Your Heart

As the heart is one of the most vital organs in your body it is paramount that you look after it correctly.

Your lifestyle is just one of a number of risk factors that can affect the health of your heart. In order to avoid conditions such as heart disease, heart attack or stroke, it is important to take steps to look after the health of your heart.

The Heart

The heart is a muscular organ containing four chambers that pump blood through a network of arteries and veins called the cardiovascular system.

The upper two chambers of the heart are called the atria. These two chambers collect the blood returning to the heart and push it into the larger pumping chambers called the ventricles. The ventricles then contract to force the blood either out to the lungs or to the other major organs in the body. 

The right ventricle receives the blood from the right atrium and pumps this blood to the lungs where it becomes filled with oxygen. The left atrium then receives this oxygenated blood from the lungs and pumps it to the left ventricle. The left ventricle is the strongest chamber of the heart as it has to pump the oxygen-rich blood around your body to all the organs such as the brain, kidneys, bowel and liver.

The heart is controlled by the Autonomic Nervous System of the brain that tells the heart to speed up or slow down depending on the body’s needs.

 

Problems with the Heart

  • The heart is supplied with blood through the coronary arteries. This blood carries oxygen and nutrients which are required for healthy heart tissue. If blockages develop in the coronary arteries, blood supply around the body can be reduced which may cause some of the heart muscle to die. This is referred to as a heart attack or myocardial infarction.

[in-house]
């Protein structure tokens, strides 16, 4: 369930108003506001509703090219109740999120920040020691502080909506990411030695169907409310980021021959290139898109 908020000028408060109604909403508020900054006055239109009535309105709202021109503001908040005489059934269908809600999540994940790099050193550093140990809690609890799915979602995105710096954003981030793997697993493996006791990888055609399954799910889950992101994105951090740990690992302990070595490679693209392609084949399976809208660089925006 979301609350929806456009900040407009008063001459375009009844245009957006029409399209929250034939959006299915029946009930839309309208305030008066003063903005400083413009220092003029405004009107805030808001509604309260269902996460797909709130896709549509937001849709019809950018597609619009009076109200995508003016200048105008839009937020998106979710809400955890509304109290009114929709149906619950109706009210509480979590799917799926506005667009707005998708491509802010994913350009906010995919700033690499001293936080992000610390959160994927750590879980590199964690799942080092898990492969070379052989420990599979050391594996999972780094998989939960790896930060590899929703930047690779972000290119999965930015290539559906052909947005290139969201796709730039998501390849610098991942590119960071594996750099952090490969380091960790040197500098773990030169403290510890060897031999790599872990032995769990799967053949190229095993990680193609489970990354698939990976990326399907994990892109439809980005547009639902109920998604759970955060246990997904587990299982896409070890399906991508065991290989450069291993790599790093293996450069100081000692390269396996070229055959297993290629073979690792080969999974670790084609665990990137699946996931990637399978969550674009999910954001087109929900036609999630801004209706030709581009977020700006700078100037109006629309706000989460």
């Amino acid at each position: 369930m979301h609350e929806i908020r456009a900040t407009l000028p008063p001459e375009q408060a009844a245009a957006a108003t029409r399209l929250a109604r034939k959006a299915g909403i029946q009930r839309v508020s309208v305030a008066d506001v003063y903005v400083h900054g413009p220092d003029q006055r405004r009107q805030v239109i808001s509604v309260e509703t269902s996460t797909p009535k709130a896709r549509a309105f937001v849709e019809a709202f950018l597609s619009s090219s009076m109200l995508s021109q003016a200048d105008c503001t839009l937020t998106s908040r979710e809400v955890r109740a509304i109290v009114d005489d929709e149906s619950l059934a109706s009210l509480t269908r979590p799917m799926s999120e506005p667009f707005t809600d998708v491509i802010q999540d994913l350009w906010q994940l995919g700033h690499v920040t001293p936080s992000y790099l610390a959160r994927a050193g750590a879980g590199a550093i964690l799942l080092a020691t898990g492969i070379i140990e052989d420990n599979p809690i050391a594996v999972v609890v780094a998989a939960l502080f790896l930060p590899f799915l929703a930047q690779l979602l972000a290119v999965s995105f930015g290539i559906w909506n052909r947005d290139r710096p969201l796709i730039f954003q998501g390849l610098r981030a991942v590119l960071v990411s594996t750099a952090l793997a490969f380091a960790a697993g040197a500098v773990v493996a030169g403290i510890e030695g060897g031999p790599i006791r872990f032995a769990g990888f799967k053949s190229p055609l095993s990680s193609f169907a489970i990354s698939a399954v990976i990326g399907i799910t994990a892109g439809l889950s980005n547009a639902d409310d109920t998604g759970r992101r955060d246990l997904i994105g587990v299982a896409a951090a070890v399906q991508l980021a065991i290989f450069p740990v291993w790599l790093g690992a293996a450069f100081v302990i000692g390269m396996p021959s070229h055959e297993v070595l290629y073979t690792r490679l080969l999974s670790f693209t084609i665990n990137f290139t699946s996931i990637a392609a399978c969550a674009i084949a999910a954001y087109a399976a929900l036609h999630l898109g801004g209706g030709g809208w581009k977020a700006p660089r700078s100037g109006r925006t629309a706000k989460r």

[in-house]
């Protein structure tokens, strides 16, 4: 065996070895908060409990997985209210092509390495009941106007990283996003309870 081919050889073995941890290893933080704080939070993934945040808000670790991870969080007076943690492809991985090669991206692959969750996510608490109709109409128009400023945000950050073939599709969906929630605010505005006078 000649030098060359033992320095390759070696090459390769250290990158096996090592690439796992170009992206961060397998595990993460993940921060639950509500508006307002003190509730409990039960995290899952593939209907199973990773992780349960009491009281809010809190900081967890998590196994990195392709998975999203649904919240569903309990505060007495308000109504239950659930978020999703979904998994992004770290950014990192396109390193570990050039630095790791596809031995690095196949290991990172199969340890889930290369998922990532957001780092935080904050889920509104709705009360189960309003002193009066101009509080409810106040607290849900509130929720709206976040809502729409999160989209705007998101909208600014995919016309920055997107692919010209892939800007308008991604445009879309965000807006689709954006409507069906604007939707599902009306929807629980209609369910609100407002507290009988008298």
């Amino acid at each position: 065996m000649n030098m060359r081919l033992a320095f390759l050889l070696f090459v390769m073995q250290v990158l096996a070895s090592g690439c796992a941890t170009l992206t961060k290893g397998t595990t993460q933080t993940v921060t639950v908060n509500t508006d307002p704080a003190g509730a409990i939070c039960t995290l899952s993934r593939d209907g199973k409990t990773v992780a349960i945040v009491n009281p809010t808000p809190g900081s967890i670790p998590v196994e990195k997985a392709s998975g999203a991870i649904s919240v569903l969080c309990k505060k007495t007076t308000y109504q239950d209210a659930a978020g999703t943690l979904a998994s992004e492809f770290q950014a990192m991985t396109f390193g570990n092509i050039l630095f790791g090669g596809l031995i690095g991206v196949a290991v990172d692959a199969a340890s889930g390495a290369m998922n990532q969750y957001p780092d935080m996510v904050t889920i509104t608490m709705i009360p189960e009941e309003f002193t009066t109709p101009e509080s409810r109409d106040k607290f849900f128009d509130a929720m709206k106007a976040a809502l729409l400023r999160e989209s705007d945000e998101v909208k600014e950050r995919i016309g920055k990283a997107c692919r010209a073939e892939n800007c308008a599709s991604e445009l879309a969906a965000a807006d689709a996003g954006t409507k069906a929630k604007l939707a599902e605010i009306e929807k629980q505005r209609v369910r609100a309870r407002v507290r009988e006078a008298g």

Symptoms of a heart attack include:
    Breathlessness
    Feeling faint
    Diaphoresis (sweating)
    Nausea
    Pain or discomfort in the chest known as angina
  • Atherosclerosis is the most common cause of blockages in the heart. It is a condition where fatty narrowings or blockages develop in the coronary arteries that supply the heart with blood.
     
    There are a number of factors that are thought to contribute to this build up of plaque such as:
    Smoking
    High blood cholesterol
    High blood pressure
    Lack of regular structured exercise such as brisk walking
    Diabetes
    Family history – people who have close family relatives with heart disease can be more at risk
     
    Treatments for blockages in the coronary arteries include:
    Medications
    Coronary Angiogram
    Angioplasty
    Coronary Artery Stents
    Coronary Artery Bypass Graft (CABG) Surgery.

Cardiovascular disease is one of the most common causes of death in Ireland. To find out more information about how to avoid Cardiovascular disease, check out our Preventing Cardiovascular Disease page.